Other authors have shed light on additional roles played by TLR4 in the pathogenesis of NEC. Luk and colleagues(23) have shown that the activity of the TLR4 signaling pathway was upregulated in intestinal tissues from premature neonates and rats with NEC compared with controls. Wolfs et al (27) have shown that the absence of the key TLR4 regulatory molecule MD-2 in the immature infant bowel may lead to impaired bacterial sensing, and thus predispose to NEC upon microbial colonization of the premature intestine. This concept is supported by the work of Liu et al (28)who reported that TLR4 expression and signaling is increased in the intestine of rats with NEC as compared with control rats, and that such increases precede histological evidence of mucosal injury in this disease. Further evidence of the physiological relevance of these findings is demonstrated by Lu and colleagues (29), who showed that while TLR4 expression is increased in the intestinal mucosa of rats with NEC, agents known to reduce NEC – namely polyunsaturated fatty acids – may protect from the development of NEC through a reduction in TLR4 expression.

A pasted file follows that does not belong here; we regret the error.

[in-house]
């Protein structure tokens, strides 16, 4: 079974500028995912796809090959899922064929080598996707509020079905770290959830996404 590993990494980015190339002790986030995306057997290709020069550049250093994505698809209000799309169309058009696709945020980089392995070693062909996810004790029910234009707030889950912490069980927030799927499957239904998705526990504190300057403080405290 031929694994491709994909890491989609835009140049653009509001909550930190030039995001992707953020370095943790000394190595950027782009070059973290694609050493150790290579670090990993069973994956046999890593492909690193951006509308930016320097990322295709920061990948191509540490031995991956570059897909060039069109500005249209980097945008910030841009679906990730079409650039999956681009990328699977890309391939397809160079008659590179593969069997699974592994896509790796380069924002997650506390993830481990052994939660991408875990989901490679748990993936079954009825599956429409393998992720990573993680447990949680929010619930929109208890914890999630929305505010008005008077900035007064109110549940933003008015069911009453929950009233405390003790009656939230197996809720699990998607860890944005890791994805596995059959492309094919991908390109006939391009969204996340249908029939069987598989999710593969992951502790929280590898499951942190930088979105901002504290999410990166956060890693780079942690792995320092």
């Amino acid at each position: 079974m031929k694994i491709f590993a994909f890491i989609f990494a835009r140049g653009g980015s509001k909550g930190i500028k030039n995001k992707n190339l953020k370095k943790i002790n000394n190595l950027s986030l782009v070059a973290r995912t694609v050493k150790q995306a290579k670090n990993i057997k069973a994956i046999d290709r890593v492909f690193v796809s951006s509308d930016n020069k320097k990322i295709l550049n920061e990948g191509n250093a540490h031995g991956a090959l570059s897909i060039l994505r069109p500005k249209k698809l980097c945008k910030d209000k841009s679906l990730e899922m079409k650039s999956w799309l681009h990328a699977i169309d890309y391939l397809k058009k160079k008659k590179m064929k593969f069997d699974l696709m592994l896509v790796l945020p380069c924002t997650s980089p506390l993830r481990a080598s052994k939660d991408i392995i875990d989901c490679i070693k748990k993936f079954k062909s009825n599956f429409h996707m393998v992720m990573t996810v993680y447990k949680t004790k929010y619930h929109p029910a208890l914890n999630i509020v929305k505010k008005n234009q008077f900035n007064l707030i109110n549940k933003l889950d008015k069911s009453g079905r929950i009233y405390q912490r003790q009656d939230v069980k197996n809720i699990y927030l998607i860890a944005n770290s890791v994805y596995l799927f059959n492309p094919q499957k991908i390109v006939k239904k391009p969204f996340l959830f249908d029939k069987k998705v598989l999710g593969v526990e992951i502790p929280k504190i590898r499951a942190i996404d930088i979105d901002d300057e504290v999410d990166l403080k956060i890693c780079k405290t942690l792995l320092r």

As summarized above, defects in the newborn intestinal mucosa – as may be induced through the apoptosis of enterocytes – are rapidly repaired through the combined processes of restitution – a process that involves the migration of healthy enterocytes adjacent to the mucosal defect into the wound, and proliferation, which involves the generation of new enterocytes from intestinal stem cells that are present within the intestinal crypts. In seeking to explore the mechanisms by which TLR4 adversely affects mucosal repair, TLR4 activation was observed to increase the adhesiveness that enterocytes exert on their underlying matrix, profoundly restricting their ability to move along the basement membrane (30–31). TLR4 activation was also found to inhibit enterocyte proliferation through direct dysregulation of the wnt-β-catenin signaling pathway, which is the predominant signaling cascade that regulates cell division within the intestine (25). It is also important to emphasize that TLR4 activation in enterocytes - as opposed to other TLR4-expressing cells such as macrophages - was found to be important in the pathogenesis of experimental NEC, as the delivery of viral particles to the intestinal epithelium of mice that inhibited TLR4 in enterocytes reduced NEC severity (25). Taken in aggregate, these findings demonstrate that TLR4 activation within the intestinal epithelium exerts deleterious effects on the small intestinal mucosa by promoting intestinal injury and reducing mucosal repair, and thus play a central role in the pathogenesis of NEC.